Klp61F is required to form bipolar spindles. The human kinesin-5, Eg5, can rescue the function of Klp61F in Drosophila S2 cells (Figure 1A and D). Upon addition of the kinesin-5 inhibitor (STLC), microtubule-associated levels of the motor drop (Figure 1B and E), and the spindle collapses, resulting in a monopole (Figure 1C and F) in cells lacking endogenous Klp61F upon successful RNAi (Supplemental movie 1). It is noteworthy that bipolar spindles collapse upon addition of STLC in the humanized S2 cells because kinesin-5 activity is not required to maintain spindle bipolarity in human cells. This interesting discrepancy may be a result of differences in interpolar microtubule overlap and/or stability in the two model systems14. Kinesin-5 inhibition (Figure 2A and E) can be reversed by washing out the drug and recovery of a bipolar spindle can be followed over time. Upon removal of the inhibitor (Figure 2B and F), Eg5-mCherry re-associates with the microtubules as a bipolar spindle assembles (Figure 2C and G), and cells can progress into a bipolar anaphase (Figure 2D and H, Supplemental movie 2).
Figure 1. Addition of 1 µM STLC leads to monopolar spindles in Drosophila S2 cells. Representative images from time-lapse imaging of a Drosophila S2 cell expressing Eg5-mCherry (A-C) and GFP-α-tubulin (D-F) during addition of 1 µM STLC. The Eg5 inhibitor was added at 3 min. Scale bar = 5 µm. Timestamp = min:sec. Please click here to view a larger version of this figure.
Figure 2. A bipolar spindle reforms upon removal of STLC. Representative images from time-lapse imaging of a Drosophila 2 cell expressing Eg5-mCherry (A-D) and GFP-α-tubulin (E-H) during an STLC washout experiment. STLC was washed out at 5 min. A bipolar spindle reforms within 1 hr of removing the STLC. Scale bar = 5 µm. Timestamp: min:sec. Please click here to view a larger version of this figure.
Supplemental Movie 1. (Right click to download). Widefield fluorescence imaging of a representative example of a Drosophila S2 cell expressing Eg5-mCherry (left) and GFP-α-tubulin (right). 1 µM STLC was added at 2 min, and the spindle forms a monopole within 10 min after addition of the inhibitor. Images were acquired every 1 min and played at a rate of 10 frames per second. Scale bar = 5 µm.
Supplemental Movie 2. (Right click to download). Widefield fluorescence imaging of a representative example of a Drosophila S2 cell expressing Eg5-mCherry (left) and GFP-α-tubulin (right). Media containing 1 µM STLC was removed and rinsed at 5 min. A bipolar spindle reforms within 1 hr of removing the inhibitor. Images were acquired every 1 min and played at a rate of 10 frames per second. Scale bar = 5 µm.
Visualizing error correction is a valuable technique to study the steps involved in this important and complex cellular process. To do so, erroneous attachments are generated using reversible inhibitors, and error correction is observed upon washout of the drug. This assay was originally developed using mammalian tissue culture cells5. However the presence of large number of kinetochores in many model mammalian cell types poses a challenge in observing individual error correction events. Drosophila S2 cells possess as few as 4 pairs of kinetochores, making them a more preferable cell line for observing error correction. However, a major drawback is that many inhibitors are ineffective in Drosophila S2 cells. Thus, the ability to generate a humanized Drosophila S2 cell line expressing human kinesin-5 provides a valuable tool to study error correction.
Although Drosophila S2 cells can be a better cell line to study error correction, the multiple steps involved in obtaining the cell line and knocking down essential genes poses some challenges to this technique. For instance, transfection efficiency can be quite low. If less than 20% of the cells are expressing the Eg5-mCherry, the transfection should be repeated as the selection process will take longer. Also, the percentage of cells expressing both fluorescent proteins may decrease over time. This can be overcome by splitting cells in the presence of Blasticidin S HCl and Hygromycin B to select for cells expressing Eg5-mCherry and GFP-α-tubulin, respectively. It is also important to note that Drosophila S2 cells have orthologues to many human proteins and; therefore, it is critical to optimize the knockdown conditions for the endogenous proteins. Optimal knockdown conditions may vary in the amount of dsRNA and the length of treatment. Considering the emergence and rapid improvement of CRISPR-Cas9 technologies15-17, generation of a Drosophila cell line with the Klp61F gene replaced by human Eg5 presents a powerful alternative that would overcome the limitations of the transfection and knockdown approach. Our work demonstrates that fly-to-human gene replacement should be a viable option in this case although the necessary reagents to do so in Drosophila S2 cells are currently being developed.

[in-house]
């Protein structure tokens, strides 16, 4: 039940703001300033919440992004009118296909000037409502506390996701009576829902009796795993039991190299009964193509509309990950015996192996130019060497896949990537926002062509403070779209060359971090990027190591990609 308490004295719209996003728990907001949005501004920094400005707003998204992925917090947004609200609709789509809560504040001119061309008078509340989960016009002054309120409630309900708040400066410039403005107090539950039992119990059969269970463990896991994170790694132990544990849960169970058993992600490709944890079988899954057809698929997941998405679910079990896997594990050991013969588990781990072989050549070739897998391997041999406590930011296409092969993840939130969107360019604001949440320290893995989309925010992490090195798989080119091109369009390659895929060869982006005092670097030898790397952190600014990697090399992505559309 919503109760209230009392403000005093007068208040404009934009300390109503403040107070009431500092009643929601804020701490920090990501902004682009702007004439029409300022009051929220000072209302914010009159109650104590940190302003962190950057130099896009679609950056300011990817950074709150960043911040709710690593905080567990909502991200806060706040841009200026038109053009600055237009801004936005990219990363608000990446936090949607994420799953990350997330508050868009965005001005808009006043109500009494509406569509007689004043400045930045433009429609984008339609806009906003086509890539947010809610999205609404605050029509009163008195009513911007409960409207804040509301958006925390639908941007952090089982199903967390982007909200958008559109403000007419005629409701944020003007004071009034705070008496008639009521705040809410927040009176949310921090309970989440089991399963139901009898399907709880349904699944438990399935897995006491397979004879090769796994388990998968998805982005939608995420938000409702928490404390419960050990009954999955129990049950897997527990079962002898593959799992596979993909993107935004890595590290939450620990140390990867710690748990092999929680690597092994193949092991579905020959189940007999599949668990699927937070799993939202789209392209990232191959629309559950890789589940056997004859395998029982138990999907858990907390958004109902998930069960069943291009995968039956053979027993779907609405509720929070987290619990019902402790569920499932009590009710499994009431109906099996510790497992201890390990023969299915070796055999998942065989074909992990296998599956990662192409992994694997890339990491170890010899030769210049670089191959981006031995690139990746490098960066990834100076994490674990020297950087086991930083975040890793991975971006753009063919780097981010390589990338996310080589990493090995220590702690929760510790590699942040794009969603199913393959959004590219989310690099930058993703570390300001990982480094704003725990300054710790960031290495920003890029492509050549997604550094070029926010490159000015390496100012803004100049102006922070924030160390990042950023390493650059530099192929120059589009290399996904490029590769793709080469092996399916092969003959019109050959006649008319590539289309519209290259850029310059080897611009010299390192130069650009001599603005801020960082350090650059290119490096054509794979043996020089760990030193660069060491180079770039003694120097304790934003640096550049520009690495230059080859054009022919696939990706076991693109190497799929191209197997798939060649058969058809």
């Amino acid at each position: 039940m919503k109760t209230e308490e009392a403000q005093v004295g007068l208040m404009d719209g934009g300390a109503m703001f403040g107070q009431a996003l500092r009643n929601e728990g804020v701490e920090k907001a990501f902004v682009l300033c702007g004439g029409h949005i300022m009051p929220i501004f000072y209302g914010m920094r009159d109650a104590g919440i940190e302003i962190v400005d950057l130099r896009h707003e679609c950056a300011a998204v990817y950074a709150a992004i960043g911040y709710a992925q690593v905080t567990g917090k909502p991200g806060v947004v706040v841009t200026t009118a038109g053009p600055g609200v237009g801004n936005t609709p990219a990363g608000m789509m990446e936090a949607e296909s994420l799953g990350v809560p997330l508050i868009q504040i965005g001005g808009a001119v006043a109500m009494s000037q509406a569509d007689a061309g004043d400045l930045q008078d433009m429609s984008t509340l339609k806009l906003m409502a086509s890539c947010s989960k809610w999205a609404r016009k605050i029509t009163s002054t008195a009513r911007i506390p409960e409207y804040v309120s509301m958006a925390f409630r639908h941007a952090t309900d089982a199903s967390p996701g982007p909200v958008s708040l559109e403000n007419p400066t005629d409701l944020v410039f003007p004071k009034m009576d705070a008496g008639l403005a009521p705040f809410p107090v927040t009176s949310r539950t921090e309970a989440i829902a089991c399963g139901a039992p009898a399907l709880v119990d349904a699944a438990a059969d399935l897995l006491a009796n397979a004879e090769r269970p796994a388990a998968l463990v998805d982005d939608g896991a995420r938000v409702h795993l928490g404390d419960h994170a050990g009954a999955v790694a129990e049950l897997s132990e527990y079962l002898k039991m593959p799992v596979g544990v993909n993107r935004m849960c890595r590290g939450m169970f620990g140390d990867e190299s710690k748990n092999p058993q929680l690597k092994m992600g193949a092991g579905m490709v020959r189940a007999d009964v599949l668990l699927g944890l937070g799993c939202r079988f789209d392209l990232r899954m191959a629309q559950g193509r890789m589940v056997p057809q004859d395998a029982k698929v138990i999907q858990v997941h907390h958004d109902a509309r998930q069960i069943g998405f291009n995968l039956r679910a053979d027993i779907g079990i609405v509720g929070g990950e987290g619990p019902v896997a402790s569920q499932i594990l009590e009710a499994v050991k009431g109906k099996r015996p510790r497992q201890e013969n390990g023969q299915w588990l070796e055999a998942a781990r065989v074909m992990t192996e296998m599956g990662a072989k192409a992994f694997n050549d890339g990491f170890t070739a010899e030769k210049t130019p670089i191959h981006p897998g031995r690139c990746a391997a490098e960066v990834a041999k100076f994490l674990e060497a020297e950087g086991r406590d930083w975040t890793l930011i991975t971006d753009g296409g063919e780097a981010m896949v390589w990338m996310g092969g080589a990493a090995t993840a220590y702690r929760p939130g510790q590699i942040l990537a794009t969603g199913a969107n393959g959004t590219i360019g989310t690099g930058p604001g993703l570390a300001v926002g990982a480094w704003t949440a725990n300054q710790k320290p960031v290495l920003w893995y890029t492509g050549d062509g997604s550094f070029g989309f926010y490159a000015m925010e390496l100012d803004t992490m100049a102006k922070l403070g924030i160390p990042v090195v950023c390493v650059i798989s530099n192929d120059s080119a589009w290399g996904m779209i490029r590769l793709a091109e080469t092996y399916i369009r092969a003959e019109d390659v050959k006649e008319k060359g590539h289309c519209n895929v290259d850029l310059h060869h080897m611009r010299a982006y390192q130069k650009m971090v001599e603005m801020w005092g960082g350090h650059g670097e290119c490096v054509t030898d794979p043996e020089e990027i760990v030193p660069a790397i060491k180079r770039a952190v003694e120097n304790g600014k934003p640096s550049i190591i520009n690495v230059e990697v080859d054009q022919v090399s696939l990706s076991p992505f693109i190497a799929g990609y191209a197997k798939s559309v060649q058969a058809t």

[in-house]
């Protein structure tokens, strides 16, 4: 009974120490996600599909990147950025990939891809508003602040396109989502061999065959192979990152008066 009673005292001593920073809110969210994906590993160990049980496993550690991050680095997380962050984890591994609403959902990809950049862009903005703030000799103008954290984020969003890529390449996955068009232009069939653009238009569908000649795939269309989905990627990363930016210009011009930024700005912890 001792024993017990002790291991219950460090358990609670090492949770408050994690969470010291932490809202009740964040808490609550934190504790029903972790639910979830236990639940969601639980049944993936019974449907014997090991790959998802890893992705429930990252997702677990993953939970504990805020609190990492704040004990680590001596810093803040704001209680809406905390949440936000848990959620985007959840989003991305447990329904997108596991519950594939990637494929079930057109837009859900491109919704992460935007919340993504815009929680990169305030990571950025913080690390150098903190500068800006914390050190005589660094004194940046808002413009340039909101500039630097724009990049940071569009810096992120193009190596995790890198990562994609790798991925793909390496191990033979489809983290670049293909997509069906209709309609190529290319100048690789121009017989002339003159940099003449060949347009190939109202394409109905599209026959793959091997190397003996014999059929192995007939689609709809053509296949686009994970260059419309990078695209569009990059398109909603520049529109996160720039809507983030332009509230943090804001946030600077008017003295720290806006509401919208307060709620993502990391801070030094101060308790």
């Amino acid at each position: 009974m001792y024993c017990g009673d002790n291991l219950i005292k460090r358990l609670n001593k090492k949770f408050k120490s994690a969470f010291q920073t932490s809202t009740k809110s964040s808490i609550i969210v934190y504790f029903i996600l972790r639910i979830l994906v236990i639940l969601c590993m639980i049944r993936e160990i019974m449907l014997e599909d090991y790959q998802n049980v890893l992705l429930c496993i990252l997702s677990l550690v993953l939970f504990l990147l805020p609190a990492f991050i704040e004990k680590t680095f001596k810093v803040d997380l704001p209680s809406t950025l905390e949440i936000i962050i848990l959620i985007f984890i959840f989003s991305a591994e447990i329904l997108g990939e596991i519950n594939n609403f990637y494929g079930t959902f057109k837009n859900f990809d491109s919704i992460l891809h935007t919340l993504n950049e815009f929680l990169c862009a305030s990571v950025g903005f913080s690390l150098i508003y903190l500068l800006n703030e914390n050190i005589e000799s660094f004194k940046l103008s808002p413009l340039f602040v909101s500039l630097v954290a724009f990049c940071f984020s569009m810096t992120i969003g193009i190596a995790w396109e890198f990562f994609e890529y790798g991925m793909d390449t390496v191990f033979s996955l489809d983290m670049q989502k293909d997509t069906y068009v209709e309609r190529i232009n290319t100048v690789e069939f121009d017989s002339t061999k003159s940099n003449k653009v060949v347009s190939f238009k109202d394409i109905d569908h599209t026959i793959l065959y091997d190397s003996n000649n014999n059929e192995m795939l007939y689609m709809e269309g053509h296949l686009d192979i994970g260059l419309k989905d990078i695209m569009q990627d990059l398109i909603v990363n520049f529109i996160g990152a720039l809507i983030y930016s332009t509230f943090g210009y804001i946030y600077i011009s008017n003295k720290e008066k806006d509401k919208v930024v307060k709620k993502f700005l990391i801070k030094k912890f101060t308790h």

This procedure is not limited to Eg5, but can be applied to study the function of other proteins of interest. If using inhibitors that have previously been established to be ineffective in Drosophila S2 cells, this protocol can be modified to study the direct effect of inhibitors in live cells without concerns about off target effects. The cell line produced using this protocol could also be used in high-throughput screening analyses to identify potential drugs targeting proteins involved in error correction.
The authors declare that they have no competing financial interests.
We would like to thank Patricia Wadsworth for the gift of the kinesin-5 construct. This work was supported by an NIH grant (5 R01 GM107026) to T.J.M. and by Research Grant No. 5-FY13-205 from the March of Dimes Foundation to T.J.M., as well as support from the Charles H. Hood Foundation, Inc., Boston, MA. to T.J.M.
|Effectine Transfection Reagent||Qiagen||301425|
|Klp61F cDNA||Drosophila Genomic Resource Center||13690||Gene Name LD15641|
|Fetal Bovine Serum, certified||Invitrogen||10082-147||Heat Inactivated, US origin|
|Copper(II) Sulfate (CuSO4)||Sigma||C8027-500G||500 mM stock|
|S-trityl-L-cysteine||Sigma||164739-5G||1 mM stock in DMSO|
|Blasticidin HCl||Invitrogen||R21001||5 mg/ml stock in 1x PBS|
|T7 Large scale RNA Production System||Promega||P1320||The approximate dsRNA concentration from each reaction is about 5-15 µg/µl|
|Klp61F RNAi F primer||Invitrogen||TAATACGACTCACTATAGGGTA-TTTGCGCATTATTTTAAAA|
|Klp61F RNAi R primer||Invitrogen||TAATACGACTCACTATAGGGAT-ATTGATCAATTGAAAC|
|PCR clean-up kit||Mo Bio Laboratories, Inc||1250|
|Concanavalin A||Sigma||C5275||0.5 mg/ml solution made by dissolving in 1x PBS.|
|Boiled Donkey Serum||Jackson ImmunoResearch Labs||017-000-121||5% stock solution in 1x PHEM buffer, bring solution up to boil. Stored in 4 °C.|
|Mounting Media||20 mM Tris pH 8.0, 0.5% N-propyl gallate, 90% Glycerol. Stored in 4 °C.|
|1x BRB-80||80 mM PIPES pH 6.9; 1 mM EGTA; 1 mM MgCl2|
|White Light Source||Lumencor Inc|
|ET EGFP Filter Cube||Chroma||49002|
|DSRed Filter Cube||Chroma||49005|
|anti-NDC80 antibody||Custom made by the Maresca Lab|